Wednesday, October 01, 2014

My Old Lady

I was worried about missing this entirely while in Austin, and it looks like it's getting a third week. I don't know if it's a really great movie - watching it, I could never really ignore its flaws - but even with some pretty ill-advised maneuvering in the last few scenes, it works pretty well, and I could feel it having worked.

My Old Lady

* * * (out of four)
Seen 29 September 2014 in Landmark Kendall Square #4 (first-run, DCP)

I'd heard the story that likely inspired My Old Lady (and is retold within the movie) before, and I suspect that knowing it or just getting the gist of it from the start of the picture may give one the wrong impression of what sort of film it's going to be. It takes a while for the film to really find its feet, but it does eventually, the way one sort of figures it must with the cast it has.

The story in question involves a viager contract - an arrangement in France where an elderly person sells a property at a reduced price but can continue to reside there, also collecting an annuity, until he or she passes away. Sometimes, though, the tenant will actually outlive the buyer. That's the case here, as Mathias "Jim" Gold (Kevin Kline) arrives in Paris, not realizing that the spacious apartment he inherited from his father is still occupied by Mathilde Girard (Maggie Smith), over ninety but quite healthy, and he owes her 2400 euros per month. More than inconvenient, as he's penniless, and the apartment's other resident - Mathilde's daughter Chloe (Kristin Scott Thomas) takes an immediate dislike to him even before hearing he plans to sell to developer Fran├žois Roy (Stephane Freiss).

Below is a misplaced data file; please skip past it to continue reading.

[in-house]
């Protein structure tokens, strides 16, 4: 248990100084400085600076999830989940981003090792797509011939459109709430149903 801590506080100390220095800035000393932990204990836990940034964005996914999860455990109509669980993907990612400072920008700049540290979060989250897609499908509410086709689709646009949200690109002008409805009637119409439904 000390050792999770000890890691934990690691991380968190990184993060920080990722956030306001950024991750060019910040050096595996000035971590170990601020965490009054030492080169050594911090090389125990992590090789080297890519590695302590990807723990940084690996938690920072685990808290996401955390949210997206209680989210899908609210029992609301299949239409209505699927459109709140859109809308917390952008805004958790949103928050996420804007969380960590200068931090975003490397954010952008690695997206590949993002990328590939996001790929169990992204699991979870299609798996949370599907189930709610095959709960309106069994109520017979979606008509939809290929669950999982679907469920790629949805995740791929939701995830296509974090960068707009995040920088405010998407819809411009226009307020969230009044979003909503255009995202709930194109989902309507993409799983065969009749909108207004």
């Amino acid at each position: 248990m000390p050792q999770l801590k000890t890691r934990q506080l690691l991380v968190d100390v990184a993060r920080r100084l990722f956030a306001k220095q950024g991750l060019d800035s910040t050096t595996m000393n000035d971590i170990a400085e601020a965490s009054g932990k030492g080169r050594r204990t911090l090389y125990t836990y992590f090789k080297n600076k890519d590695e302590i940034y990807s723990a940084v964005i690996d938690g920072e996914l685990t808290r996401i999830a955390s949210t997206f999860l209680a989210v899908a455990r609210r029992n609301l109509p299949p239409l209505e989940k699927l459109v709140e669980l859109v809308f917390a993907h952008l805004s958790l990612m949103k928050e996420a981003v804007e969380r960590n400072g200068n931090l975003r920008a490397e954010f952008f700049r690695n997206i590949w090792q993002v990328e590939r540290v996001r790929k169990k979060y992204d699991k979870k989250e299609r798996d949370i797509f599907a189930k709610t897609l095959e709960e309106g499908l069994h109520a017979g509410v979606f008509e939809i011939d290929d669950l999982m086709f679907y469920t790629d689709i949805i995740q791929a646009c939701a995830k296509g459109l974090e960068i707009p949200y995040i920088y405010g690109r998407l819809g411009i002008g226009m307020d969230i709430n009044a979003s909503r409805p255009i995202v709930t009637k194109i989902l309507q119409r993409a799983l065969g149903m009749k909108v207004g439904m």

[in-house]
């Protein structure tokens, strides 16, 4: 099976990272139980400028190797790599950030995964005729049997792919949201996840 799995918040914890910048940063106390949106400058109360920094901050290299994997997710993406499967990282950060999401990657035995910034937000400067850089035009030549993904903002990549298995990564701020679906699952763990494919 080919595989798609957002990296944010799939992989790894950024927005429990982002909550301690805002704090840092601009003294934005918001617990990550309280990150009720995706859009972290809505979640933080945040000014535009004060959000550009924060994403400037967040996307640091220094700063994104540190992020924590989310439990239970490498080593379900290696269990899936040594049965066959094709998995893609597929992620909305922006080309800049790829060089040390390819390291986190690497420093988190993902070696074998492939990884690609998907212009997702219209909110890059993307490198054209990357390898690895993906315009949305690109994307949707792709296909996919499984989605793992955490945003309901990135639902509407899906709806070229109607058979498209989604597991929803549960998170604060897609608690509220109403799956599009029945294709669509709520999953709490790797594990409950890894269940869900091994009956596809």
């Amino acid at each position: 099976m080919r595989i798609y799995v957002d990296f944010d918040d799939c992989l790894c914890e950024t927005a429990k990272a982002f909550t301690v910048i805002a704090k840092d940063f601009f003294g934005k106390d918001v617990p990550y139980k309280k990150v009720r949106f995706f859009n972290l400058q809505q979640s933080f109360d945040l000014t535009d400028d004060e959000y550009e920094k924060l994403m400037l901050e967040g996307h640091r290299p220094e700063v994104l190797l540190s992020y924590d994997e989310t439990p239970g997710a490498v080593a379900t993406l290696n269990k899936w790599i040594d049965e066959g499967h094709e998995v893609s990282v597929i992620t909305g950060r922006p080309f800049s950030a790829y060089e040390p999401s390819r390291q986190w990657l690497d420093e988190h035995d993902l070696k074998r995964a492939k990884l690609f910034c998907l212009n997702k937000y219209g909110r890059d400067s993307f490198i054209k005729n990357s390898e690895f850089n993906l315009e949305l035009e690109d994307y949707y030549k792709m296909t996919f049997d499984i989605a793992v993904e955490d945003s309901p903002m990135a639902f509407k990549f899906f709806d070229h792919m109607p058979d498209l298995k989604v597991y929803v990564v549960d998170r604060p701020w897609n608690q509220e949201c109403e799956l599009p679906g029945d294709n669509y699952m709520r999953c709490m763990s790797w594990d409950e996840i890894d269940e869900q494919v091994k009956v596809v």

There's a heck of a black comedy to be made with this premise, and given that it sounds familiar beyond both versions of The Ladykillers, I suspect it already has been done. And, indeed, the film spends the first little bit twitching in that direction, establishing Jim as something of a scoundrel - with Chloe perhaps being kind of sneaky herself - while Mathilde almost seems to be taunting him with her gourmet meals and fine wine, blithely living a lifestyle that threatens to drain him. The potential for that sort of movie is clear, and that's why it initially seems disappointing - writer/director Israel Horovitz (adapting his own play) seems half-hearted, not really letting his cast go for the fat target he's placed in front of them.

Full review at EFC

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